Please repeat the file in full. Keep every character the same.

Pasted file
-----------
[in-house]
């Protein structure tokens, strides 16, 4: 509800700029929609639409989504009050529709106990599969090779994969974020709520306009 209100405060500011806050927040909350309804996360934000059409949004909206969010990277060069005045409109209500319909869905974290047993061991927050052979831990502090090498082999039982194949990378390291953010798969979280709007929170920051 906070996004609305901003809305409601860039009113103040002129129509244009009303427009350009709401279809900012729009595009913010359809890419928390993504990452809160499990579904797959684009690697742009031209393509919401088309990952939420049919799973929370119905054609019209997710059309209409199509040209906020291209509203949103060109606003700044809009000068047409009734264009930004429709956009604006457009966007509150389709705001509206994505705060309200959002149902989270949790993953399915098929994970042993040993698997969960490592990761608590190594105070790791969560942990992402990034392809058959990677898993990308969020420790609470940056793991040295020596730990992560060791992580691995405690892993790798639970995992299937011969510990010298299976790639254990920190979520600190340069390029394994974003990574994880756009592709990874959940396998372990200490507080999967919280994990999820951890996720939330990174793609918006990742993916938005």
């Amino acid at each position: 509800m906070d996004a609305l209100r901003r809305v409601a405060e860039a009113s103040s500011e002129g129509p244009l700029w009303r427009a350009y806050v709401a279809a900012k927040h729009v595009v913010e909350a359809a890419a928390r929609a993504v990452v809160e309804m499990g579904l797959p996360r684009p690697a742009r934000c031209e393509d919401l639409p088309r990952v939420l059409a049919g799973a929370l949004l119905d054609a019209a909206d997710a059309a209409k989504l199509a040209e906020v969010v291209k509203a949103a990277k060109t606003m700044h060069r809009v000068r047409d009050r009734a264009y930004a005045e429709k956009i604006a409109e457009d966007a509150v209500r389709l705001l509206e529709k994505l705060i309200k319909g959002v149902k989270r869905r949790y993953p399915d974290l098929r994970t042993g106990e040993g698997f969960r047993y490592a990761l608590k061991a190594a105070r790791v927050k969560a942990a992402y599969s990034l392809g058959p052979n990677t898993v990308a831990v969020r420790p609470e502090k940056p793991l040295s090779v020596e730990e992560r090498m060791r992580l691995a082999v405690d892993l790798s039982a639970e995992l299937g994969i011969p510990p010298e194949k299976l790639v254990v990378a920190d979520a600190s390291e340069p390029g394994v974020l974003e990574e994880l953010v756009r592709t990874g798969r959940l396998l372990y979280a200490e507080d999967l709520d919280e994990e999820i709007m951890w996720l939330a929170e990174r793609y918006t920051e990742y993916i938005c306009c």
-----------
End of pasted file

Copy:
[in-house]
């Protein structure tokens, strides 16, 4: 509800700029929609639409989504009050529709106990599969090779994969974020709520306009 209100405060500011806050927040909350309804996360934000059409949004909206969010990277060069005045409109209500319909869905974290047993061991927050052979831990502090090498082999039982194949990378390291953010798969979280709007929170920051 906070996004609305901003809305409601860039009113103040002129129509244009009303427009350009709401279809900012729009595009913010359809890419928390993504990452809160499990579904797959684009690697742009031209393509919401088309990952939420049919799973929370119905054609019209997710059309209409199509040209906020291209509203949103060109606003700044809009000068047409009734264009930004429709956009604006457009966007509150389709705001509206994505705060309200959002149902989270949790993953399915098929994970042993040993698997969960490592990761608590190594105070790791969560942990992402990034392809058959990677898993990308969020420790609470940056793991040295020596730990992560060791992580691995405690892993790798639970995992299937011969510990010298299976790639254990920190979520600190340069390029394994974003990574994880756009592709990874959940396998372990200490507080999967919280994990999820951890996720939330990174793609918006990742993916938005």
């Amino acid at each position: 509800m906070d996004a609305l209100r901003r809305v409601a405060e860039a009113s103040s500011e002129g129509p244009l700029w009303r427009a350009y806050v709401a279809a900012k927040h729009v595009v913010e909350a359809a890419a928390r929609a993504v990452v809160e309804m499990g579904l797959p996360r684009p690697a742009r934000c031209e393509d919401l639409p088309r990952v939420l059409a049919g799973a929370l949004l119905d054609a019209a909206d997710a059309a209409k989504l199509a040209e906020v969010v291209k509203a949103a990277k060109t606003m700044h060069r809009v000068r047409d009050r009734a264009y930004a005045e429709k956009i604006a409109e457009d966007a509150v209500r389709l705001l509206e529709k994505l705060i309200k319909g959002v149902k989270r869905r949790y993953p399915d974290l098929r994970t042993g106990e040993g698997f969960r047993y490592a990761l608590k061991a190594a105070r790791v927050k969560a942990a992402y599969s990034l392809g058959p052979n990677t898993v990308a831990v969020r420790p609470e502090k940056p793991l040295s090779v020596e730990e992560r090498m060791r992580l691995a082999v405690d892993l790798s039982a639970e995992l299937g994969i011969p510990p010298e194949k299976l790639v254990v990378a920190d979520a600190s390291e340069p390029g394994v974020l974003e990574e994880l953010v756009r592709t990874g798969r959940l396998l372990y979280a200490e507080d999967l709520d919280e994990e999820i709007m951890w996720l939330a929170e990174r793609y918006t920051e990742y993916i938005c306009c």